I keep getting distracted from writing this long thing by responding to the discussion created by the last short-ish thing, but I wanted to explicitly call out one aspect, namely that standards are a form of insurance.
More correctly -- and apologies if this sounds like a Planet Money episode -- vendors sell derivatives contracts (insurance) against the proprietary nature of technologies. I.e., as a hedge against winner-take-all dynamics of network effects and the potential for monopoly rent extraction. Adopters of that technology often refuse to buy it at all without the availability of a derivative to cover their risk of lock-in.
The nice bit about these contracts is that the results (price) are free to the public -- ITU and other old-skool orgs are exceptions -- meaning anyone who wants to implement can assess what it'll cost, and if they can provide a solution at a lower to-end-user price, they can compete under the same terms. The public nature of the derivative contract can have the effect of lowering the price of the good itself in markets that clear and have many participants.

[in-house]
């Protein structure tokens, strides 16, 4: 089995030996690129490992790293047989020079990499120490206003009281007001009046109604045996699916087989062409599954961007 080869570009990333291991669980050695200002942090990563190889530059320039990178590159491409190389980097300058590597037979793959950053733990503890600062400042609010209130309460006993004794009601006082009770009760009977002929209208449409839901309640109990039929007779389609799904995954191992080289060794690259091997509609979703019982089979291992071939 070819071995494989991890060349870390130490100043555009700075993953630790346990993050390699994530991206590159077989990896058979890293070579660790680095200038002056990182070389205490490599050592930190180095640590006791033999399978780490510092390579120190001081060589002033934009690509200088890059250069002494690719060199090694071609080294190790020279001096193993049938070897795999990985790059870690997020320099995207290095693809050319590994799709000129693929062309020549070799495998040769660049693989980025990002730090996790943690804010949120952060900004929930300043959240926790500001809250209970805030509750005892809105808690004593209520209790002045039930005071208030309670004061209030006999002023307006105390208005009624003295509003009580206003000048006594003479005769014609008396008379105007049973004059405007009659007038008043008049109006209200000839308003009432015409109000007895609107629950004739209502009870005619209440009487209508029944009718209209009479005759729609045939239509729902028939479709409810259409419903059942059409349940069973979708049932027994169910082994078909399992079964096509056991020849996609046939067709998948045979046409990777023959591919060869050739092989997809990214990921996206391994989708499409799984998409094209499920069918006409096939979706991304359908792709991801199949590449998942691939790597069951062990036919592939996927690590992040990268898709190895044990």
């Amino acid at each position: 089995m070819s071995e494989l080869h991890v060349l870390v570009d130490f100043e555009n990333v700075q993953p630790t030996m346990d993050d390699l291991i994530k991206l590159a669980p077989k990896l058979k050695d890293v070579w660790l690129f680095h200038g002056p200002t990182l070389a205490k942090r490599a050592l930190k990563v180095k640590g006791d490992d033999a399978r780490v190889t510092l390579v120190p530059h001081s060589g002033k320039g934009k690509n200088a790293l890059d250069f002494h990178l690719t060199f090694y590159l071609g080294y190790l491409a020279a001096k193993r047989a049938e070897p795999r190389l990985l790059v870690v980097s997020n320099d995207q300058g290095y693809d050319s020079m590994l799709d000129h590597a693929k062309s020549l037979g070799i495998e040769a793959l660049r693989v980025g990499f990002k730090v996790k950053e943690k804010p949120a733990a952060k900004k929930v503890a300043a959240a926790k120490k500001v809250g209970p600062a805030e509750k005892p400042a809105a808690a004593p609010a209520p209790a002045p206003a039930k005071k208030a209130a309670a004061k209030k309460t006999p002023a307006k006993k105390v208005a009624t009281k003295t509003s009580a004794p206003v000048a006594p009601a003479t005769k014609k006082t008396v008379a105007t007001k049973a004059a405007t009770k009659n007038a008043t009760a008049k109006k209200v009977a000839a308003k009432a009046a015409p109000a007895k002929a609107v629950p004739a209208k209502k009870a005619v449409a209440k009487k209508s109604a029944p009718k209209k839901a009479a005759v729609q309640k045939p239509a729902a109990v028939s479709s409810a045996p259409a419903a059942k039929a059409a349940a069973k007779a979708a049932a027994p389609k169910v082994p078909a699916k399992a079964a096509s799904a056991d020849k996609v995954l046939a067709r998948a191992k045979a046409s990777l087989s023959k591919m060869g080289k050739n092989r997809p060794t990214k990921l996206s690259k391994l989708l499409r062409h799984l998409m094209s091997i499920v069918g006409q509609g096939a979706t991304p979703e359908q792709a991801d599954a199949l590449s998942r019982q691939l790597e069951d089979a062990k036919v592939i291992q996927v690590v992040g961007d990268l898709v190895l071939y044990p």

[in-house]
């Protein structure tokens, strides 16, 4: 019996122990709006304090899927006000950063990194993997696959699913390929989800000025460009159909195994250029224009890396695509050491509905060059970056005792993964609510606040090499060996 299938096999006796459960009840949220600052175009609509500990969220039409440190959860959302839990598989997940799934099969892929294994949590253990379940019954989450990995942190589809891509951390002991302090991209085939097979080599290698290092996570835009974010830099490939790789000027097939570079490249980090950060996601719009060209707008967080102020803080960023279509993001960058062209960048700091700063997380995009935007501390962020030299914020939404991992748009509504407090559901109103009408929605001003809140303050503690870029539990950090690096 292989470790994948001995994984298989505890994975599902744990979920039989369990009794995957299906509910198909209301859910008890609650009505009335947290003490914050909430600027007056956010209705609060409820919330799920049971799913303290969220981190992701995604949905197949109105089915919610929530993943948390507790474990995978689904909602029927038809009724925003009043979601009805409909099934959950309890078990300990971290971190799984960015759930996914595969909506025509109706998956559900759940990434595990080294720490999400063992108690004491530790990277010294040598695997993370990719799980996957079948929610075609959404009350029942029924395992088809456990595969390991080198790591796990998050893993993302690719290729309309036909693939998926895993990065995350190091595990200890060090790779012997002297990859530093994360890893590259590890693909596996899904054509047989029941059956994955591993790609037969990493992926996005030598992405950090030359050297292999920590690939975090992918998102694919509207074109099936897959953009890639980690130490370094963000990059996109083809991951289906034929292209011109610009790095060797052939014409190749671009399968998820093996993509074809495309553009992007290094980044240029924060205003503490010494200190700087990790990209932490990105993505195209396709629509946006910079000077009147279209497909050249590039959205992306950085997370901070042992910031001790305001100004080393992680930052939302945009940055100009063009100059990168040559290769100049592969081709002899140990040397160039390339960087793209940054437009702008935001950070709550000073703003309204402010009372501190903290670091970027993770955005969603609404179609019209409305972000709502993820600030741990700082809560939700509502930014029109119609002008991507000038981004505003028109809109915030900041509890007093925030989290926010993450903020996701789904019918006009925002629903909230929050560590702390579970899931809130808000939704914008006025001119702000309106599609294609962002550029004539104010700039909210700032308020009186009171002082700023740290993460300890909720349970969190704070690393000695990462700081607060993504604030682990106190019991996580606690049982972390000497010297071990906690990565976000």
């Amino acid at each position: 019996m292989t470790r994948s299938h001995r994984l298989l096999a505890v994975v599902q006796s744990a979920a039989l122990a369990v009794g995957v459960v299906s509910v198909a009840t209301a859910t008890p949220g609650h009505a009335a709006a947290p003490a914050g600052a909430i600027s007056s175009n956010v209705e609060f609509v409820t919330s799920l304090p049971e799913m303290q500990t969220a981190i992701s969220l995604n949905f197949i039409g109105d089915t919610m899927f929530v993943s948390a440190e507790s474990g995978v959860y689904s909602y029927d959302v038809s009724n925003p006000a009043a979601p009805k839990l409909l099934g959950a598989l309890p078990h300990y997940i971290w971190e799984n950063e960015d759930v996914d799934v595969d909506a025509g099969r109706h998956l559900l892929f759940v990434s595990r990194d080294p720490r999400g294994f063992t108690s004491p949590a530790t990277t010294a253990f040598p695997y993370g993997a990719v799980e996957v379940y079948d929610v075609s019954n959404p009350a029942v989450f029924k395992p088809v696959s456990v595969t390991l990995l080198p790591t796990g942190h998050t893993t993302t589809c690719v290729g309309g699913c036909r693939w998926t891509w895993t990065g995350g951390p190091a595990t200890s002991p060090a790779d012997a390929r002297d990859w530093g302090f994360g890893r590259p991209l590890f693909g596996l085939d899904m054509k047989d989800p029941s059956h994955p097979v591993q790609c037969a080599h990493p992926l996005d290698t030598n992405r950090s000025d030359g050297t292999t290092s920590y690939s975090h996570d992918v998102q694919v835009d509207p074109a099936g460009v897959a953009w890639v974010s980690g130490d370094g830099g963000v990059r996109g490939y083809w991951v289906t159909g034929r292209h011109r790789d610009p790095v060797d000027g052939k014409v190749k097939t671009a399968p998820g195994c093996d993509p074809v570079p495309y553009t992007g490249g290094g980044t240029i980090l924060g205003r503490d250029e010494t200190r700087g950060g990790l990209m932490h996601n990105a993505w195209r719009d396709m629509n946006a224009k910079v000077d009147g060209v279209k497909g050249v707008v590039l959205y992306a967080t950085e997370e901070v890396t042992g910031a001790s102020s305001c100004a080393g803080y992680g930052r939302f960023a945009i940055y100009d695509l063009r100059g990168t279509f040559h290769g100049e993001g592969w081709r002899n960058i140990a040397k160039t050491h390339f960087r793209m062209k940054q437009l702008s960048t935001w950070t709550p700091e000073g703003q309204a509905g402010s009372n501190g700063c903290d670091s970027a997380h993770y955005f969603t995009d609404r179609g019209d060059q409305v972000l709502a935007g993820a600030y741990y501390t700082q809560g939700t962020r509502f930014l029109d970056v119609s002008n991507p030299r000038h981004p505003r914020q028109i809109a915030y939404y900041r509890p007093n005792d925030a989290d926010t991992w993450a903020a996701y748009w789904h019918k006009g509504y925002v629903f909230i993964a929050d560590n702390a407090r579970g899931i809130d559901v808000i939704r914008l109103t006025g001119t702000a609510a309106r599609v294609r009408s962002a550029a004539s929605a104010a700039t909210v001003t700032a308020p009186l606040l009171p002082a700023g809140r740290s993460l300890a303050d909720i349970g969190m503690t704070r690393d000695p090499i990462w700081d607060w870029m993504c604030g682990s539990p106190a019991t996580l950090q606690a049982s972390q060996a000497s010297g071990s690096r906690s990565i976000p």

Standards organizations are correctly understood as middle-men or market-makers for these contracts.
Update: It may seem strange to some that derivatives contracts (insurance) can drive prices down, but it happens in many industries. E.g., satellite insurance has done wonders for the commercial launch vehicle industry. And who would fund the construction of new cargo ships if you couldn't convince enough people to ship their precious goods? Insurance matters.